“It might look trivial for a person who doesn’t observe these things, but it’s not trivial for the friends and for the peers of the child,” he added. “You don’t want the child to be shunned in school. Children can sometimes be extremely vicious.”

Mr. Rapaport said that it was only to be expected that a judge would look unfavorably on someone who reneged on an original agreement, even if that agreement was signed in a beth din. But family lawyers say they see differences in how much weight various secular judges give to the rulings of a Jewish court.

Pronounced deference to beth din agreements, they say, tends to happen in jurisdictions where judges, some of whom are familiar with Jewish customs, are elected by large populations of ultra-Orthodox Jews, like Brooklyn or Rockland County, N.Y.

“A lot depends on the judge,” Ms. Susser said. “Some are excellent, some may be biased.”

Etty Ausch, 34, a formerly ultra-Orthodox Jewish woman, had her children placed in the custody of relatives by order of Judge Prus. Along with general questions about her fitness as a parent, she also faced quasi-religious questions, including one about footwear: Were the fuzzy socks she bought for her children related to Christmas because they were adorned with snowmen?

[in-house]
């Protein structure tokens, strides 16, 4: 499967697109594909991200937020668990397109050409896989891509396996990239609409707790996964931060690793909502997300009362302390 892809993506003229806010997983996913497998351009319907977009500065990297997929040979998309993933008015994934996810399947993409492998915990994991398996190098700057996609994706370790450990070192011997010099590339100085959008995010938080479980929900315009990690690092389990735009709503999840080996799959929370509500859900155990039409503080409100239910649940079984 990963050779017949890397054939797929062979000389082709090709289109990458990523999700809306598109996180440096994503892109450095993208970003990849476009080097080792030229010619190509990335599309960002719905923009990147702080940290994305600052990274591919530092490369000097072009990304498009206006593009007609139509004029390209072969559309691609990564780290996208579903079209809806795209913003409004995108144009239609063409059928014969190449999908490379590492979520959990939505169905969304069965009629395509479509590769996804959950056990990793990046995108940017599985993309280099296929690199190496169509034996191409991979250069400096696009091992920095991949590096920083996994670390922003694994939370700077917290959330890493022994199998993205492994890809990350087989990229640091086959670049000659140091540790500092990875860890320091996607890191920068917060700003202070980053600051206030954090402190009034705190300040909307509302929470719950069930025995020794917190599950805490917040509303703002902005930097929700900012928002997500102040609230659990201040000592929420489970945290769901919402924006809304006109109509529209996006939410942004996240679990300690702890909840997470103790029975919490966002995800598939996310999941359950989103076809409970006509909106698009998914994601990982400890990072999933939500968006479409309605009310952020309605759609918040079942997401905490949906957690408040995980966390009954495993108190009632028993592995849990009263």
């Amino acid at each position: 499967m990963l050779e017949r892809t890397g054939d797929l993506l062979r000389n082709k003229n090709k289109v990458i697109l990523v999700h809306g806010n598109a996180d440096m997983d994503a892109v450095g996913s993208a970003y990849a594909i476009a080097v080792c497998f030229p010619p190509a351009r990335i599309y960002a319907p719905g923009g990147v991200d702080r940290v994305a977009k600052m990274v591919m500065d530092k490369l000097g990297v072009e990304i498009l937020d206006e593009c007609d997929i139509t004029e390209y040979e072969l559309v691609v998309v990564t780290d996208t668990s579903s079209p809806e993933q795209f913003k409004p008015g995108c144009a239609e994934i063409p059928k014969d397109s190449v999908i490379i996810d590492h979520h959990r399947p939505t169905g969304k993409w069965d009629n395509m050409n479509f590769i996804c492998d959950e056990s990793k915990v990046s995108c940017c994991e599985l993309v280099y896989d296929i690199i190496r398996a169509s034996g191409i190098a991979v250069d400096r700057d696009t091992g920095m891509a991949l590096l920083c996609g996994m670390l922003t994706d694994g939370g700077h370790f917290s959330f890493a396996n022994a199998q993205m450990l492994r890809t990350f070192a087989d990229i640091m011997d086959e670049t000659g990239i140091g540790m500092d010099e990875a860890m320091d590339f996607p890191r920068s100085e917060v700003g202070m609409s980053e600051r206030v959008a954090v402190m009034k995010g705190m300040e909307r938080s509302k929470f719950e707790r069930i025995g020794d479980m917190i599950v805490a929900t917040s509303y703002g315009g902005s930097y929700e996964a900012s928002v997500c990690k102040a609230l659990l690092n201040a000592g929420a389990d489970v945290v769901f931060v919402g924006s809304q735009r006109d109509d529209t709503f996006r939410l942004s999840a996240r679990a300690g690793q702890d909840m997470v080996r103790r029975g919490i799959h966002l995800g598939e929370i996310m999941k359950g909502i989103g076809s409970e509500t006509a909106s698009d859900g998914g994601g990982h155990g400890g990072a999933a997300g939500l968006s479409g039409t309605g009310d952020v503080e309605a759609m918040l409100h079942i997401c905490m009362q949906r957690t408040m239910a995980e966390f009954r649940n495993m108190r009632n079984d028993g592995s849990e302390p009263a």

Judge Prus, who lives in Cedarhurst on Long Island, is an observant Jew himself, which some advocates for the formerly ultra-Orthodox believe contributes to his willingness to wade deep into the details of religious practice in his Downtown Brooklyn courtroom. But he hears every kind of matrimonial case, and on Wednesday, he was a stern, fast-talking presence, chiding an estranged couple for relying too much on attorneys rather than working out small issues face to face.

“I can’t instill common sense in you,” he told them.

Ms. Ausch, whose story was featured in the Netflix documentary “One of Us,” began the process of leaving the ultra-Orthodox Jewish community in 2015 after alleging abuse by her ex-husband. Though her case remains open, she has taken a break in trying to regain custody of her seven children because, she said, the emotional toll has been so high.